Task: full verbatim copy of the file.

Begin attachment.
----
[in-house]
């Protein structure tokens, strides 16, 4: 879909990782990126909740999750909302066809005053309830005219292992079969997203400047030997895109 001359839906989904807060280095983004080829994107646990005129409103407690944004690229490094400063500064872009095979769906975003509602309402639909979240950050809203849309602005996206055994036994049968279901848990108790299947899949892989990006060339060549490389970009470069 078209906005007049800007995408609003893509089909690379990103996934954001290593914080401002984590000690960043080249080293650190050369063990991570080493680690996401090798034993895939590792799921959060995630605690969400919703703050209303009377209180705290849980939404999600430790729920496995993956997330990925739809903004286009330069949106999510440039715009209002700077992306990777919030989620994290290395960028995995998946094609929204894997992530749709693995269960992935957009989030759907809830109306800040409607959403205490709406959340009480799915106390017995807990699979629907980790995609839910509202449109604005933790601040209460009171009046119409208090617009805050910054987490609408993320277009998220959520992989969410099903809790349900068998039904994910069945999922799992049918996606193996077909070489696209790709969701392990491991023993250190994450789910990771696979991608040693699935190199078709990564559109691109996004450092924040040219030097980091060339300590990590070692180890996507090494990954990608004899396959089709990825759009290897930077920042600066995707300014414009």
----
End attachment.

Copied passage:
[in-house]
């Protein structure tokens, strides 16, 4: 879909990782990126909740999750909302066809005053309830005219292992079969997203400047030997895109 001359839906989904807060280095983004080829994107646990005129409103407690944004690229490094400063500064872009095979769906975003509602309402639909979240950050809203849309602005996206055994036994049968279901848990108790299947899949892989990006060339060549490389970009470069 078209906005007049800007995408609003893509089909690379990103996934954001290593914080401002984590000690960043080249080293650190050369063990991570080493680690996401090798034993895939590792799921959060995630605690969400919703703050209303009377209180705290849980939404999600430790729920496995993956997330990925739809903004286009330069949106999510440039715009209002700077992306990777919030989620994290290395960028995995998946094609929204894997992530749709693995269960992935957009989030759907809830109306800040409607959403205490709406959340009480799915106390017995807990699979629907980790995609839910509202449109604005933790601040209460009171009046119409208090617009805050910054987490609408993320277009998220959520992989969410099903809790349900068998039904994910069945999922799992049918996606193996077909070489696209790709969701392990491991023993250190994450789910990771696979991608040693699935190199078709990564559109691109996004450092924040040219030097980091060339300590990590070692180890996507090494990954990608004899396959089709990825759009290897930077920042600066995707300014414009």